Monday, August 31, 2009

August Review Round Up

August sure has flown by. The end of the month snuck up on me almost before I was prepared for it.

Anyway, here's my round-up of my reviews for the past month:

The most recent book read and reviewed was Curse of the Tahiera by Wendy Gillissen.

A snippet from my review:
The characters grew on me quickly and I had to know what was happening to them next. I still haven't quite shaken them out of my head yet.

The book starts out as a typical fantasy/journey, but takes on it's own dimensions and character quickly, growing into it's own storyline.


Hunting Ground, by Patricia Briggs was a book I've been looking forward to since I finished Bone Crossed back in March. It's the latest book set in her Urban Fantasy world, the sequel to Cry Wolf.

A quote from my review:
One thing I like about all the books set in this world, and Hunting Ground is no exception here, is the way the author sets up her mysteries so you think the bad guy is one character, and then throws in a twist or two, to fool the reader. So far, every single time, the villain has proven to be someone else at the end of the book.

Defenders of the Faith by James Reston Jr.
This was the first book I've been offered to review, which makes it a bit special. It examines the years between 1520 and 1536 in both Europe/The Holy Roman Empire and the Ottoman Empire. Definitely an interesting read.

A snippet from my review:
Overall though, I really enjoyed reading this book, and I feel like I learned a bit more about history, and about this period in our history especially. I'd recommend this as a good overview/introductory book about the years between 1520 and 1536. Defenders of the Faith is going to stay on my shelves as part of my "permanent" collection of books.


Stargate SG1 The Barque Of Heaven by Suzanne Woods is my current favorite of the Stargate SG1 novels I've read to date. This was definitely a five star book, and I think I'm going to have to implement that kind of rating on All Booked Up soon.

A snippet from my review:
The story is non-stop, and I found that I didn't need to have seen any of the later episodes in order to understand it (still haven't gotten past episode nine of season one). I just couldn't put it down. The characters seemed true to the series as well, and there were several points where I could "hear" the dialogue in the voices from the series.

Stargate SG1 City Of The Gods by Sonny Whitelaw. Another of the Stargate SG1 novels. A nice, quick read for a change of pace.

A snippet from my review:
City of the Gods is set within the Aztec/Mayan cultures of Mexico/Central America, which I found quite interesting. The story links with the little I know about the region/period well, although I'm sure that the story would drive anyone who really knows the cultures crazy (as have some stories set in the periods and areas I'm more familiar with).


Stargate SG1 the First Amendment by Ashley McConnell. The first Stargate novel I read.

A snippet from my review:
Ashley McConnell seems to have the character "voices" and attitudes matching the show as far as I can tell. Looking at the list of her other novels, novelizations for TV shows seems to be her particular niche. I saw a Highlander novel, Quantum Leap and several other Stargate novels listed under her name as well.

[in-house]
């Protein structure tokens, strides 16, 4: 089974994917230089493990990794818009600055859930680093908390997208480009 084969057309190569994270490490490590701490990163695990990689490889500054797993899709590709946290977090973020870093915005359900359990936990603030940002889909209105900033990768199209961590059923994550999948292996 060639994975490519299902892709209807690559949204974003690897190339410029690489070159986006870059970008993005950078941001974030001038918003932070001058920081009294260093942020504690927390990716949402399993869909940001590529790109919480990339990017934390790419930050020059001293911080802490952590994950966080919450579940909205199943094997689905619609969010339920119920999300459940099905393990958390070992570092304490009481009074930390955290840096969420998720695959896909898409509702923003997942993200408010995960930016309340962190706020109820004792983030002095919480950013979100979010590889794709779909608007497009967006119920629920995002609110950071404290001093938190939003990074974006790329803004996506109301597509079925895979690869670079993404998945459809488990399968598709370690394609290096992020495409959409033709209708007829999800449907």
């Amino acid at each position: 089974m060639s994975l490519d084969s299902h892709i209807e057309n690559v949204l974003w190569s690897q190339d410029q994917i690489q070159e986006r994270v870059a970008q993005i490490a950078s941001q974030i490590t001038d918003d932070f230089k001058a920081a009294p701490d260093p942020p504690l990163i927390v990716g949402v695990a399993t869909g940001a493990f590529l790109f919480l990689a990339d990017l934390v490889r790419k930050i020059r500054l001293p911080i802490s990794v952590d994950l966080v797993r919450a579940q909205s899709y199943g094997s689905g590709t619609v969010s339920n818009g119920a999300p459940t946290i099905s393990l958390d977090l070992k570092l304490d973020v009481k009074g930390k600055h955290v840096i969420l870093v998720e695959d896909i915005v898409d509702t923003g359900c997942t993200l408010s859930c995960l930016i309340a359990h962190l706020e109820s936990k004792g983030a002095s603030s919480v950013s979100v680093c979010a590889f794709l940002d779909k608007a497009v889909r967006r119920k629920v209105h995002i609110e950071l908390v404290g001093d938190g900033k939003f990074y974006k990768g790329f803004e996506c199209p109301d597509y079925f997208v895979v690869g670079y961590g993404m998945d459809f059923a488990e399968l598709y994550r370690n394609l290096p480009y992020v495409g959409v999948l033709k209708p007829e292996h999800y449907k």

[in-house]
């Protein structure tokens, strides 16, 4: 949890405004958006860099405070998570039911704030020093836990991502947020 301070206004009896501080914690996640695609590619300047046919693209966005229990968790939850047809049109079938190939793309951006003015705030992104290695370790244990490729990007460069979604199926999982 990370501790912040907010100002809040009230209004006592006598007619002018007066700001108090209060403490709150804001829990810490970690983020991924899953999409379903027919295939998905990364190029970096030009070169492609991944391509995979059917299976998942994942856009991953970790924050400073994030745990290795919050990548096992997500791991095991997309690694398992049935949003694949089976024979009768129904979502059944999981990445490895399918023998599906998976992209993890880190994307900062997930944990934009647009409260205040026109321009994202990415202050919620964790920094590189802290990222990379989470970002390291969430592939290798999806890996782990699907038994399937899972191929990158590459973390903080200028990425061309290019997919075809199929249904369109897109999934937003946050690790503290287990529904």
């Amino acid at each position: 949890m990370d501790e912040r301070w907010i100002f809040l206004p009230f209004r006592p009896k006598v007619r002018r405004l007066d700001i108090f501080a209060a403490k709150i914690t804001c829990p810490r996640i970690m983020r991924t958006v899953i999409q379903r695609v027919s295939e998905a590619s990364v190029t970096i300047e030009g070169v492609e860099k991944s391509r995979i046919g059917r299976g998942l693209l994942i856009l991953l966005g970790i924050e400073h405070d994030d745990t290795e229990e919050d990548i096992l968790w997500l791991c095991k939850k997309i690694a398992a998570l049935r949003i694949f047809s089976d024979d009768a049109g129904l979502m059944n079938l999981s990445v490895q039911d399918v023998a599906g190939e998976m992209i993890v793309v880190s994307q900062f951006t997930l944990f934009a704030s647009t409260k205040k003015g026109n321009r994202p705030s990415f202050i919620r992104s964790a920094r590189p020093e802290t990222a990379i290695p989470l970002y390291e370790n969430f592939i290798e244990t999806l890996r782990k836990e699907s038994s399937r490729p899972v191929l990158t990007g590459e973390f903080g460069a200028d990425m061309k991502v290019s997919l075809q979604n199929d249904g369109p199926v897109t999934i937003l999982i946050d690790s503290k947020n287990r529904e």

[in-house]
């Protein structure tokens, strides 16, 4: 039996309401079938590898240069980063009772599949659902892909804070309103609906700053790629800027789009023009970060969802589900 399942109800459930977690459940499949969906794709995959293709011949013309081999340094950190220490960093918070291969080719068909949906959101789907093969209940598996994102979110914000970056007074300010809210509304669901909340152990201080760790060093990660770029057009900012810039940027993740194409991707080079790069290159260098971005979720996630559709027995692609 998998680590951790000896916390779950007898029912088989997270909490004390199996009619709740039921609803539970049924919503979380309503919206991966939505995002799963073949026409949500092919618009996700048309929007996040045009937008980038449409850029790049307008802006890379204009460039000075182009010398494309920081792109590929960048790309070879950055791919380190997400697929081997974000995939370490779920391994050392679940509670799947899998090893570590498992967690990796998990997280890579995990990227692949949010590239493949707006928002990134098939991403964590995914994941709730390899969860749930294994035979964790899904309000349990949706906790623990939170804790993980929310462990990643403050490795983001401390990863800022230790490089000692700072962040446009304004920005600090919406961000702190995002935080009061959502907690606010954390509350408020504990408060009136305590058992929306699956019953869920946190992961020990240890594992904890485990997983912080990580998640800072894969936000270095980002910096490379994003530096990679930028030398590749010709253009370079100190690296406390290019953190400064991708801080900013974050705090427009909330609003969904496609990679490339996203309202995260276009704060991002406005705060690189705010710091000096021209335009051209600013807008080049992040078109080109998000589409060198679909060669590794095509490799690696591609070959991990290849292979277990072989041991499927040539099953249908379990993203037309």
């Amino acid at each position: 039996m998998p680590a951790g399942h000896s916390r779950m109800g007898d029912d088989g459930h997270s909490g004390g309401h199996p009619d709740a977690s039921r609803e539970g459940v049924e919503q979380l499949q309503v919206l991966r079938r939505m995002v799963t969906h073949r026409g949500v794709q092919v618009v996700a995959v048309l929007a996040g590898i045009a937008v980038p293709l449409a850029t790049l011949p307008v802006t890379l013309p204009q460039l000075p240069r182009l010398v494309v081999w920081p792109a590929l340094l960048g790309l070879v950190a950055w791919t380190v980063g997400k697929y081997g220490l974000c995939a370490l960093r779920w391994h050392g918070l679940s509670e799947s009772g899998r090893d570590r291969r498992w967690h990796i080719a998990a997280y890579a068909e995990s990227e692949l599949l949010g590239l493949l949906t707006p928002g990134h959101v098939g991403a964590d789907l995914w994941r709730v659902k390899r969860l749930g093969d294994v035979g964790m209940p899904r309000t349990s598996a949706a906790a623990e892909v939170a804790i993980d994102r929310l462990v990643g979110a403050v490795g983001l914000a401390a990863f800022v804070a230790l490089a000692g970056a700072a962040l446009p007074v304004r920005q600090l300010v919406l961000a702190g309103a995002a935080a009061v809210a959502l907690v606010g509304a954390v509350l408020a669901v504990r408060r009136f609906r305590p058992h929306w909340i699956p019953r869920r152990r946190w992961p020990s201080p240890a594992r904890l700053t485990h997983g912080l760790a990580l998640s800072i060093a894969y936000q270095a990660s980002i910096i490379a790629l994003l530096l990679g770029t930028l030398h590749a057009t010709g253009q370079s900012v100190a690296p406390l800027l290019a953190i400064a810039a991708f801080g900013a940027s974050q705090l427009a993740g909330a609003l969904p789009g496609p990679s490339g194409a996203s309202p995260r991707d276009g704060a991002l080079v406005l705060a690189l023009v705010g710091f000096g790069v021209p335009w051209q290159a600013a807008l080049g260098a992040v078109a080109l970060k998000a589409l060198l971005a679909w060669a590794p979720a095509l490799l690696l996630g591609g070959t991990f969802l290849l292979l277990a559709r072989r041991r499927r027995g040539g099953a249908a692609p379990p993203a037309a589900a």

Nefertiti by Michelle Moran was a very good novel, and a good introduction to her books. I'm now reading The Heretic Queen, and I'm looking forward to reading her new book Cleopatra's Daughter as well.

A snippet from my review:
With a rich and detailed landscape, Nefertiti paints a wonderfully fascinating picture of Egyptian life during the time of Nefertiti and Akhenaten. Nearly as much as King Tut, Nefertiti has captured the imagination of the world, and Michelle Moran has created a captivating picture of this powerful woman and the events of the time. Nefertiti is told from the perspective of Mutnodjmet, her sister, and a figure I hadn't heard of before I read this book.


Order in Chaos by Jack Whyte is another book I'd been looking forward to for a while. Ever since Standard of Honor came out, to be honest.

A snippet from my review:
Jack Whyte writes incredibly vivid and exciting books. On the other hand, I found that I still couldn't quite picture any of the characters in my head.

Anyway, Order in Chaos was well worth the read, and if you like historical fiction, I recommend it strongly.


Standard of Honor by Jack Whyte is one of the books I bought when it first came out, and never got around to reading. That was a mistake! The book was really good. On the other hand, waiting until now meant that I didn't have to wait for the next book to come out for very long.

A snippet from my review:
Running through all three of the books, Knights of the Black and White, Standard of Honor and the newest one, Order in Chaos is a thread that seems as though it were straight from the book Holy Blood, Holy Grail. Jack Whyte is playing with the idea of an inner order that pre-dates the Templars in this series. Overall, I'd have to say it works too. The "Friendly Families", as he terms this, certainly do seem to add an extra air of mystery to the story. Perhaps it lessens the historical accuracy, but that's why its termed "historical fiction", after all.
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